Your Outdoor Workout Guide

Your Outdoor Workout Guide

Now that summer is finally here, it’s time to get out of the gym and get outside. No matter where you live, you can use your surroundings to get a full body workout, reap the natural benefits of the outdoors and all for free.

When it comes to outdoor workouts, the world is your oyster. All you need is your own body.

Bodyweight exercises are extremely effective for building strength and flexibility. Most bodyweight exercises engage multiple muscle groups and are great for improving your core.  

Why Exercise Outdoors?

Just being outside has a host of benefits. When you’re surrounded by nature, it has a way of lowering your blood pressure, heart rate and overall stress levels. Throw in some Vitamin D from the sun and you’re ready to workout!

Sunlight does wonders for your energy levels and studies have even shown that exposure to trees and plants can increase your NK white blood cells, a huge component of your immune system. Elevated levels of these cells can fight off viral infections and even reject cancerous tumor growth. Just being in nature can have a big improvement on your overall health.  

When you exercise, your muscles are working harder - and so are your lungs and heart. You lungs breathe  more oxygen, and your heart pumps it to your muscles - which means you have more energy and you can perform longer.    

How To Use Outside Like A Gym

Any Space Works

You don’t need a large park to be able to do bodyweight exercises, you just need a patch a land at least as big as you. This could be on the grass in a parkette, a small clearing in a nearby forest, or your own backyard. Get creative, and do a plank off that park bench across the street!

Of course, nothing beats wide open spaces to get you in The Zone - so when you can, get to a large grassy park or field.

Use Your Surroundings

Look for areas with different elevations, ledges, stairs, short walls, fallen logs, tree stumps and branches to use as equipment for your workouts.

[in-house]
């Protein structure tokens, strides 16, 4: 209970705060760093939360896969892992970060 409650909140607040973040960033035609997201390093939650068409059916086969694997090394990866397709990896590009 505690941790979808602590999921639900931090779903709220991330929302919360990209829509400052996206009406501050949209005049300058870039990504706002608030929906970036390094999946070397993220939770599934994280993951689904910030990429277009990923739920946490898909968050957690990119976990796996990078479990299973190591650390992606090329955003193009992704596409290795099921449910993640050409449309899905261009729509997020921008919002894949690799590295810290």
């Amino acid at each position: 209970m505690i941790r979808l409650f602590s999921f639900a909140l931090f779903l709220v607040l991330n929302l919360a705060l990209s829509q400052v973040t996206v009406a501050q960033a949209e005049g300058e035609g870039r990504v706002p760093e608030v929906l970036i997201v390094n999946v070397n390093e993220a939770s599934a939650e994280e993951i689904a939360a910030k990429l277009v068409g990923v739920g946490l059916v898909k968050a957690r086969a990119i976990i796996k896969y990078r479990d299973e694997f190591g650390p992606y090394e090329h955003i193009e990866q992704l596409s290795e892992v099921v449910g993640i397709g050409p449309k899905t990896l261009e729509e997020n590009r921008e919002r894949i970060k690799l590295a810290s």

Playground Equipment

Playgrounds are designed to build strength, coordination and flexibility in children - and they still work just the same for adults. Monkey bars, jungle gyms, and chin up bars are staples in most playgrounds and are all great equipment for your outdoor exercises. Check out the local parks and playgrounds to find a playground with the most variety.

Outdoor Workout Plan

  • Cycle the Upper Body and Lower body exercise days, and include Core in each workout
  • Always rest at least 1 day in between bodyweight workouts
  • For each set, do as many reps as you can without complete muscle failure. You want to come close, then rest, then do it again.
  • If you can’t reach your set goals, reduce the number of reps. Do as many as you can without muscle failure and increase your reps in future workouts.
  • Rest for about 1 minute between sets. You want to reduce your heart rate - but just enough to catch your breath.
  • Switch up the exercises and equipment you use to perform the actions each time you workout.
  • Walking to your workout spot is the perfect way to warm up

Core Exercises

Woman performing side plank crunch on beach
Plank Warm Up

Sets: 1 Plank as long as possible

Works: Total Core including Abs, Obliques, Hips, Back

Once you get to your workout spot, start with a plank to get your heart rate up. Set a timer and plank for as long as you can. Each following workout, try to increase your time by at least 10-15 seconds.

Starting in a push up position, bend your elbows and rest your weight on your forearms. Keep elbows beneath your shoulders, and your body in a straight line. Engage your core, keep your back straight and hold the position until nearing the failure point.

Side Plank Crunch

(Pictured)

Sets: 2 - 1 per side

Works: Total Core especially Obliques, then Upper Back, Shoulders

This exercise combines a side plank and a side crunch. Find a flat or elevated surface like a bench, stairs or low wall. Starting on the left side, perform a side plank by gripping the edge of your surface with your left hand, and extending your legs outwards, keeping your body perfectly straight.

Place your right hand at the back of your head and pull your right knee upward toward your right elbow.

Switch sides and facing the other way perform the side plank, bringing your left leg up towards your left elbow.

Seated Crunch

Sets: 3

Works: Abs and Lower Back

Find a low wall, bench or other surface you can sit comfortably. Sit down and grip the edge of the bench with your hands for stability.

Extend your legs forward with feet together and slightly bend your knees. Lean back with your upper body for  counter-balance and engage your core. Lift your legs, pulling your knees in towards your chest and keep your back straight. Lower your legs to their original position and repeat.

Hanging Crunch

Sets: 3

Works: Total Core especially Abs